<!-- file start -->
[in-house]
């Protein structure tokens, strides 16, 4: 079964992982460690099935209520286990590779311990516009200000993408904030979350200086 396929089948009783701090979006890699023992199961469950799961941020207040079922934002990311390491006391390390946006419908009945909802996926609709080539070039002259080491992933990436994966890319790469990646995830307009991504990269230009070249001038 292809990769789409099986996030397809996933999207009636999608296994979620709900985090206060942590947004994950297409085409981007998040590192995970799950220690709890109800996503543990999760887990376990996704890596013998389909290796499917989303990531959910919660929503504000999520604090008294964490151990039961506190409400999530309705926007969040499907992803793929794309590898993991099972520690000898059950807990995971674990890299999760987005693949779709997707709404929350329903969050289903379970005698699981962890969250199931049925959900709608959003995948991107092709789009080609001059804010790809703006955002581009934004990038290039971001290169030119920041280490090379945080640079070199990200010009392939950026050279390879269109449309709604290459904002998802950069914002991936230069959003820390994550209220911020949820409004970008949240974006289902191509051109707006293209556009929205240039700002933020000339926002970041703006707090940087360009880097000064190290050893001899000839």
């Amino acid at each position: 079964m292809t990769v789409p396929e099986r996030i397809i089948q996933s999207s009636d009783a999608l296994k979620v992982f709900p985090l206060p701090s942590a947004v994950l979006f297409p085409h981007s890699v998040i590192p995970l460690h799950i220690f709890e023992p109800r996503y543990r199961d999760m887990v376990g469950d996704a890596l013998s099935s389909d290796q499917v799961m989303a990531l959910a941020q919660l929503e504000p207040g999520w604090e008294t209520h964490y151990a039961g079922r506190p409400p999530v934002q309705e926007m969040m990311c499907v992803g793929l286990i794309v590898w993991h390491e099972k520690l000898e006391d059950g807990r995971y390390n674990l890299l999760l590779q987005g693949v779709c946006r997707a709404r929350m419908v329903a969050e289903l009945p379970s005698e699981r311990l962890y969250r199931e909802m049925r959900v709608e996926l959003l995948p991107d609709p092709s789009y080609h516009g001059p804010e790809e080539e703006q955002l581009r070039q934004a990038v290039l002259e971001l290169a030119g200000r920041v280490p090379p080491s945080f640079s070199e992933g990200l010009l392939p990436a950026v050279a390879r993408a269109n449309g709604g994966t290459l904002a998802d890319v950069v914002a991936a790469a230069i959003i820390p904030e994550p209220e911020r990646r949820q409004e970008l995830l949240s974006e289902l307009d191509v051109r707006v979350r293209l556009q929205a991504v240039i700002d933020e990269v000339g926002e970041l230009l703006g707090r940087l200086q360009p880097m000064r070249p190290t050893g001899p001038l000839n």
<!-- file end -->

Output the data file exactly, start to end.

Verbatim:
[in-house]
């Protein structure tokens, strides 16, 4: 079964992982460690099935209520286990590779311990516009200000993408904030979350200086 396929089948009783701090979006890699023992199961469950799961941020207040079922934002990311390491006391390390946006419908009945909802996926609709080539070039002259080491992933990436994966890319790469990646995830307009991504990269230009070249001038 292809990769789409099986996030397809996933999207009636999608296994979620709900985090206060942590947004994950297409085409981007998040590192995970799950220690709890109800996503543990999760887990376990996704890596013998389909290796499917989303990531959910919660929503504000999520604090008294964490151990039961506190409400999530309705926007969040499907992803793929794309590898993991099972520690000898059950807990995971674990890299999760987005693949779709997707709404929350329903969050289903379970005698699981962890969250199931049925959900709608959003995948991107092709789009080609001059804010790809703006955002581009934004990038290039971001290169030119920041280490090379945080640079070199990200010009392939950026050279390879269109449309709604290459904002998802950069914002991936230069959003820390994550209220911020949820409004970008949240974006289902191509051109707006293209556009929205240039700002933020000339926002970041703006707090940087360009880097000064190290050893001899000839």
């Amino acid at each position: 079964m292809t990769v789409p396929e099986r996030i397809i089948q996933s999207s009636d009783a999608l296994k979620v992982f709900p985090l206060p701090s942590a947004v994950l979006f297409p085409h981007s890699v998040i590192p995970l460690h799950i220690f709890e023992p109800r996503y543990r199961d999760m887990v376990g469950d996704a890596l013998s099935s389909d290796q499917v799961m989303a990531l959910a941020q919660l929503e504000p207040g999520w604090e008294t209520h964490y151990a039961g079922r506190p409400p999530v934002q309705e926007m969040m990311c499907v992803g793929l286990i794309v590898w993991h390491e099972k520690l000898e006391d059950g807990r995971y390390n674990l890299l999760l590779q987005g693949v779709c946006r997707a709404r929350m419908v329903a969050e289903l009945p379970s005698e699981r311990l962890y969250r199931e909802m049925r959900v709608e996926l959003l995948p991107d609709p092709s789009y080609h516009g001059p804010e790809e080539e703006q955002l581009r070039q934004a990038v290039l002259e971001l290169a030119g200000r920041v280490p090379p080491s945080f640079s070199e992933g990200l010009l392939p990436a950026v050279a390879r993408a269109n449309g709604g994966t290459l904002a998802d890319v950069v914002a991936a790469a230069i959003i820390p904030e994550p209220e911020r990646r949820q409004e970008l995830l949240s974006e289902l307009d191509v051109r707006v979350r293209l556009q929205a991504v240039i700002d933020e990269v000339g926002e970041l230009l703006g707090r940087l200086q360009p880097m000064r070249p190290t050893g001899p001038l000839n």